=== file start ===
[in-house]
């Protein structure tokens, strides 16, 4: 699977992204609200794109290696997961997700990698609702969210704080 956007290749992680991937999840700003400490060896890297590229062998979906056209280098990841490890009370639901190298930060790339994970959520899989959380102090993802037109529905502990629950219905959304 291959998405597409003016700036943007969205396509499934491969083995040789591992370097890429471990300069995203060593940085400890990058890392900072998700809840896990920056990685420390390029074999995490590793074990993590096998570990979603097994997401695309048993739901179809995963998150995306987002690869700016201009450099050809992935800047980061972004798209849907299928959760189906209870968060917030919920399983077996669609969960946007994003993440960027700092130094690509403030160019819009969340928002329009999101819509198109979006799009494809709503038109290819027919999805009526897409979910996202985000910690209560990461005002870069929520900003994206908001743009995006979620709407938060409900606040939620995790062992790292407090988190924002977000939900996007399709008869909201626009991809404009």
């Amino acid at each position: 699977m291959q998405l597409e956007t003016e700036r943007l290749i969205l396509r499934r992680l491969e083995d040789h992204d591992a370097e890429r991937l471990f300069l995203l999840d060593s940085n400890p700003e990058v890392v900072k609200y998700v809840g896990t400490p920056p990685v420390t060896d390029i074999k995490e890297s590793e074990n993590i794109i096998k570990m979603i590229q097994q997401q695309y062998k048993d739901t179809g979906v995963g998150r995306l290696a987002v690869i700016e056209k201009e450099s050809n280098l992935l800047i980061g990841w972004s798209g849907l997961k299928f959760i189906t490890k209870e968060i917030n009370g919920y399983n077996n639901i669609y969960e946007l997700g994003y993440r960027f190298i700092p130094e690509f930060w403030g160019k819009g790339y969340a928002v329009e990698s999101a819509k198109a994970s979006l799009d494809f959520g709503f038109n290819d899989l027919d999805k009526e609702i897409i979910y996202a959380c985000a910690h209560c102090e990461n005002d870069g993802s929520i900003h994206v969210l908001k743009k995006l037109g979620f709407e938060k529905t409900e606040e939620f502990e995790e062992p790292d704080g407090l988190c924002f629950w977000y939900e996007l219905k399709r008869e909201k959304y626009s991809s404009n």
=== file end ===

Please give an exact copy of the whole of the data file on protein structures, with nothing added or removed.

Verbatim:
[in-house]
């Protein structure tokens, strides 16, 4: 699977992204609200794109290696997961997700990698609702969210704080 956007290749992680991937999840700003400490060896890297590229062998979906056209280098990841490890009370639901190298930060790339994970959520899989959380102090993802037109529905502990629950219905959304 291959998405597409003016700036943007969205396509499934491969083995040789591992370097890429471990300069995203060593940085400890990058890392900072998700809840896990920056990685420390390029074999995490590793074990993590096998570990979603097994997401695309048993739901179809995963998150995306987002690869700016201009450099050809992935800047980061972004798209849907299928959760189906209870968060917030919920399983077996669609969960946007994003993440960027700092130094690509403030160019819009969340928002329009999101819509198109979006799009494809709503038109290819027919999805009526897409979910996202985000910690209560990461005002870069929520900003994206908001743009995006979620709407938060409900606040939620995790062992790292407090988190924002977000939900996007399709008869909201626009991809404009």
């Amino acid at each position: 699977m291959q998405l597409e956007t003016e700036r943007l290749i969205l396509r499934r992680l491969e083995d040789h992204d591992a370097e890429r991937l471990f300069l995203l999840d060593s940085n400890p700003e990058v890392v900072k609200y998700v809840g896990t400490p920056p990685v420390t060896d390029i074999k995490e890297s590793e074990n993590i794109i096998k570990m979603i590229q097994q997401q695309y062998k048993d739901t179809g979906v995963g998150r995306l290696a987002v690869i700016e056209k201009e450099s050809n280098l992935l800047i980061g990841w972004s798209g849907l997961k299928f959760i189906t490890k209870e968060i917030n009370g919920y399983n077996n639901i669609y969960e946007l997700g994003y993440r960027f190298i700092p130094e690509f930060w403030g160019k819009g790339y969340a928002v329009e990698s999101a819509k198109a994970s979006l799009d494809f959520g709503f038109n290819d899989l027919d999805k009526e609702i897409i979910y996202a959380c985000a910690h209560c102090e990461n005002d870069g993802s929520i900003h994206v969210l908001k743009k995006l037109g979620f709407e938060k529905t409900e606040e939620f502990e995790e062992p790292d704080g407090l988190c924002f629950w977000y939900e996007l219905k399709r008869e909201k959304y626009s991809s404009n």